Friday, September 24, 2004

The cats come back...

All of life’s rich pageant seems to get enacted in our backyard thanks to an ensemble cast of vagrant cats that pad endlessly through the property. At the moment, from the office window, I can see no fewer than three cats…none of which we own.

There’s the long grey stripy one stretched out in a patch of shade. The pale Siamese-ish one sleeping on the rail of the fence. And the brown one with the reddish hindquarters is curled up in an empty planter box.

At the moment, the cast seems to be resting between takes. Earlier this morning however, not a dry eye in the house could be found as the balcony scene from Romero and Juliet took place between a smitten kitten and a big orange Tom with a decidedly dusty air. With elocution worthy of a Victorian preacher, they delivered their lines so piercingly that they drowned out the Latin jazz I had playing on the stereo.

It all takes place out there. Love and death. Alliances and wars. The miracle of birth and the commonplace occurrence of cat poop on the lawn. We’ve had kittens and commandos fighting for supremacy of the most favored spots: under the lounge chair, on top of the fence, in the planter. We’ve had unwelcome midnight serenades that have kept us awake, and indignant mama cats have yelled us at when we’ve dared to water our own yard.

Conversation with our next-door-neighbor has led us to believe these strays are all fed by the neighbor next to them. Neighbors who do not, apparently, believe in spaying or neutering cats. We’ve had at least two and possibly as many as 4 litters of kittens in our yard looking untouchably adorable and causing us much worry. (Two animal lovers who can do nothing to protect little kittens wandering around next to a very busy street…very stressful).

My husband and I would love to have a pet, but we can’t. So until we have our own place, we live with the ironic fact that our yard has the pets we are not allowed to own. And, if nothing else, it keeps things interesting.

Thursday, September 23, 2004

Thank you BBC America

Last night after watching the very funny comedy My Family, on BBC America, my husband turned to me and asked “why are the British so much better at television than we are?”

I think it’s because we have too much TV. The British don’t have 147 channels to choose from, so the availability of airtime is limited. I think, therefore, there’s a higher level of quality because in order for a program to fit into one of the few spots on TV, it has to be good.

In America television, like most other things in American culture, quality takes a back seat to quantity. If there are 100 plus networks trying to fill the airwaves 24-hours a day, you’re going to get a lot of crap. After all, the can only show so many reruns of I Dream of Jeannie and Different Strokes. So it seems that any lame idea has its chance at getting on the air, if only to do nothing much than to kill time.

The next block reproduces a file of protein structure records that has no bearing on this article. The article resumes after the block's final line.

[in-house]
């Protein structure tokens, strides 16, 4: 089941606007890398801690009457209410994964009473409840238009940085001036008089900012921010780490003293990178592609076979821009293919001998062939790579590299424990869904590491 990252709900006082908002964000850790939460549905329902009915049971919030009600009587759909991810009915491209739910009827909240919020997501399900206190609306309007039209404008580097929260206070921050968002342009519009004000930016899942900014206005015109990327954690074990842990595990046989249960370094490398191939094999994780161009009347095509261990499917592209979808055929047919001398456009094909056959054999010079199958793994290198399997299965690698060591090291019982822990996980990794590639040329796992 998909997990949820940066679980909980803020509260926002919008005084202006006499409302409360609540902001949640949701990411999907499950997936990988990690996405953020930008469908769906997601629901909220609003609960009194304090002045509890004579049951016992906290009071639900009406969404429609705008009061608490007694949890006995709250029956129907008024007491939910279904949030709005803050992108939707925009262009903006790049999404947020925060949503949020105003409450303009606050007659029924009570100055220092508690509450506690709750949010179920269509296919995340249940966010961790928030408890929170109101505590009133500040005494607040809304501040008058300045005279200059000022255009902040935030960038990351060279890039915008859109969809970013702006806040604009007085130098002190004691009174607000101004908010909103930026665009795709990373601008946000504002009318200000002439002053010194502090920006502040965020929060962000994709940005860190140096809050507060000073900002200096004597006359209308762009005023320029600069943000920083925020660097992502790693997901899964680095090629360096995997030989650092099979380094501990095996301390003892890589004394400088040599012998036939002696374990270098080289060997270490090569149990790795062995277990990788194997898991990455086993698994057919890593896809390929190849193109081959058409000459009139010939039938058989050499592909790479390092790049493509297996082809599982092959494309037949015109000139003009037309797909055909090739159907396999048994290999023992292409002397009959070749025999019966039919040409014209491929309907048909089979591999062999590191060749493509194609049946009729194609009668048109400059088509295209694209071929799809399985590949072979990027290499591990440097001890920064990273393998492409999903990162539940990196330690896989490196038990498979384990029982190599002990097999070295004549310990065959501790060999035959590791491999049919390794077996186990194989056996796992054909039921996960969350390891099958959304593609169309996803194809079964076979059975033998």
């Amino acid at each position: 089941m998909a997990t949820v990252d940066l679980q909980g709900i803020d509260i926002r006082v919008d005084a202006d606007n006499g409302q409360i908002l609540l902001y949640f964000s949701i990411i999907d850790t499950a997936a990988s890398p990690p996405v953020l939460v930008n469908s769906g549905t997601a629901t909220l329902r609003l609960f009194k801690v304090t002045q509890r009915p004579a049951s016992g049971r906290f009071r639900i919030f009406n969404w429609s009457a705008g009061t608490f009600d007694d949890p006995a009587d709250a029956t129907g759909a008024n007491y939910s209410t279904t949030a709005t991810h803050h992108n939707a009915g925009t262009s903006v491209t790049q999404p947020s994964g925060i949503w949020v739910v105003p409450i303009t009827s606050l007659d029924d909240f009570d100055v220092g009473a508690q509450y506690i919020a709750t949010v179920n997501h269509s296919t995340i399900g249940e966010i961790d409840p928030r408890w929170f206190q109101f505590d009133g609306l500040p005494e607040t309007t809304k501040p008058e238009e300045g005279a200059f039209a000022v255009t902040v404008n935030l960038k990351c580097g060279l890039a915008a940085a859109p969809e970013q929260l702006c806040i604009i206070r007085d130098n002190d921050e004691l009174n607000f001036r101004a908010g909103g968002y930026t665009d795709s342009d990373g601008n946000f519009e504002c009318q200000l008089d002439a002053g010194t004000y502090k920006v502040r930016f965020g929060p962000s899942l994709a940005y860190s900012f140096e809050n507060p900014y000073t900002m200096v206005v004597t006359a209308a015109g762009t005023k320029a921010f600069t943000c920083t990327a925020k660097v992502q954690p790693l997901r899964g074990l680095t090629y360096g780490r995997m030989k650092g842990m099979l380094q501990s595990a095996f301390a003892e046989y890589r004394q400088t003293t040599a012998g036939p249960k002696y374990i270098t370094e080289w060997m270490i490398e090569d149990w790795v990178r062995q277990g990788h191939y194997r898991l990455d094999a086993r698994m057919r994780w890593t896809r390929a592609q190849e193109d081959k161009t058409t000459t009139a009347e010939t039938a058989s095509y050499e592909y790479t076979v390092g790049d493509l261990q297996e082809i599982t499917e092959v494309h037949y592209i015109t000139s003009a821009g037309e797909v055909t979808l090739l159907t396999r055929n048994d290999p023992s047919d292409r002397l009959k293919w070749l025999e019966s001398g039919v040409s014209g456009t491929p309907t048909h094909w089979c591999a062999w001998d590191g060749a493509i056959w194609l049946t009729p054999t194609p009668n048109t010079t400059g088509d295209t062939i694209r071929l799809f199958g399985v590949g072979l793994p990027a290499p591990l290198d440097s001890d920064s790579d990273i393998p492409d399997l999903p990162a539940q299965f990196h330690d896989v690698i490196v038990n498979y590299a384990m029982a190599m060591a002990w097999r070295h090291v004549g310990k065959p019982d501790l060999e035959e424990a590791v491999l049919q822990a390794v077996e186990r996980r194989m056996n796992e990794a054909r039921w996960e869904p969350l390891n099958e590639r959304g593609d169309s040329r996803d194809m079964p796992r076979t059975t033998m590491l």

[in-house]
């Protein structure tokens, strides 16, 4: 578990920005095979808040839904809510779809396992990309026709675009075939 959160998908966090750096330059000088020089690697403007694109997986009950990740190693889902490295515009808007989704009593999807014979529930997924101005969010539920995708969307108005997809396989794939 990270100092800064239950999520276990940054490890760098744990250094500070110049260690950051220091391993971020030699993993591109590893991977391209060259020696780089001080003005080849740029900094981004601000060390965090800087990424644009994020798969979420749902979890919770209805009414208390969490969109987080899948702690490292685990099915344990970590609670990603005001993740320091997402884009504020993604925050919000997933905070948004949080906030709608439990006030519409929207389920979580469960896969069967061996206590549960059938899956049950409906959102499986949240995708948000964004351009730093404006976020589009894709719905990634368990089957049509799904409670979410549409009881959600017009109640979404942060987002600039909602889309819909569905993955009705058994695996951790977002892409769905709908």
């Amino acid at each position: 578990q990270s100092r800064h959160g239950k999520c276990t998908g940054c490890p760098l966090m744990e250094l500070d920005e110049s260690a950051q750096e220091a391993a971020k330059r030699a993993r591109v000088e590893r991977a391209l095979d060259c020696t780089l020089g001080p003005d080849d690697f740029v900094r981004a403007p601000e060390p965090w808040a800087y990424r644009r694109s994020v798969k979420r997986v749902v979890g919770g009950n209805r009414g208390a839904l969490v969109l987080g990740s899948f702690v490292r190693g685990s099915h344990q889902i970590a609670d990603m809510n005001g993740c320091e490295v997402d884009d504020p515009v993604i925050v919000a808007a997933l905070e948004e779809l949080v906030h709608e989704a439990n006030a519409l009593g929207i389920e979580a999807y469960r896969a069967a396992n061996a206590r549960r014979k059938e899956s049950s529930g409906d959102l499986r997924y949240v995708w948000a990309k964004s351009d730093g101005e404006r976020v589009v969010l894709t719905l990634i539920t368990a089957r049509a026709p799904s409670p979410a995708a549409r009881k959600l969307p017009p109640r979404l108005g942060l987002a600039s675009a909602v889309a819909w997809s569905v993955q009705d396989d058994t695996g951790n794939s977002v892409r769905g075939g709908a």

It goes hand-in-hand with that odd assemblage of American society that seems to demand their 15-minutes of fame. Like the instant so-called “celebrities” that are created out of tabloid mini-dramas, bad television arises, captures attention like a fat woman in too-tight neon green Capri pants, and then disappears (one hopes) as quickly as they came.

And so since it’s all about filling time rather than being good, you find that television is crammed with programs featuring celebrities playing poker, talk shows hosted by has beens that you can’t remember, freakishly strong Norwegian men pulling semis with their teeth, and shows that teach you how to redo your bathroom for under $50 and using materials scrounged from garage sale leftovers.

But the English, bless them, still like good acting and intelligent scripts. Oh sure, they have their share of crap too, but even their crap has a brain.

So bravo for BBC America. For My Family, The Office, As Time Goes By, and all those yummy mysteries. And thank you for a job well done.

Tuesday, September 21, 2004

I hate IBM

I think most people have an unwritten list in their heads of things they know they do no want to do, try, or eat. For instance, my list includes: I never want to spend time in a Cambodian prison, I never want to meet a Klan member, and I never want to have a bikini wax. Also on my list…I never want to work for IBM.

Once again, Kafka is my personal guardian angel and the company for which I worked was acquired by the very corporation I used to hold up as the example of all that is evil and wrong about huge megapocalyptic companies.

The fact that I lasted an entire year still seems amazing. Now that I am out, I cannot believe I survived that long. Of course, it wasn’t without cost. I was miserable every day for that entire year. The toxic environment (and no, I don’t mean asbestos ceilings and acid water…I mean an atmosphere of stress and conformity) was so bad that I (like others) began to exhibit physical symptoms (migraines, back aches, etc.) I hated the lack of creativity, the endless pointless rules, the constant demands to comply with this standard and conform to that.

IBM is no place for a creative, freethinking, rule-breaker like I. And I’m damned glad to be out.

So here’s some career advice. If you want to stay sane, have fun, be different, and try new things…don’t work for IBM.

Hmm…maybe I have spent time in a Cambodian prison…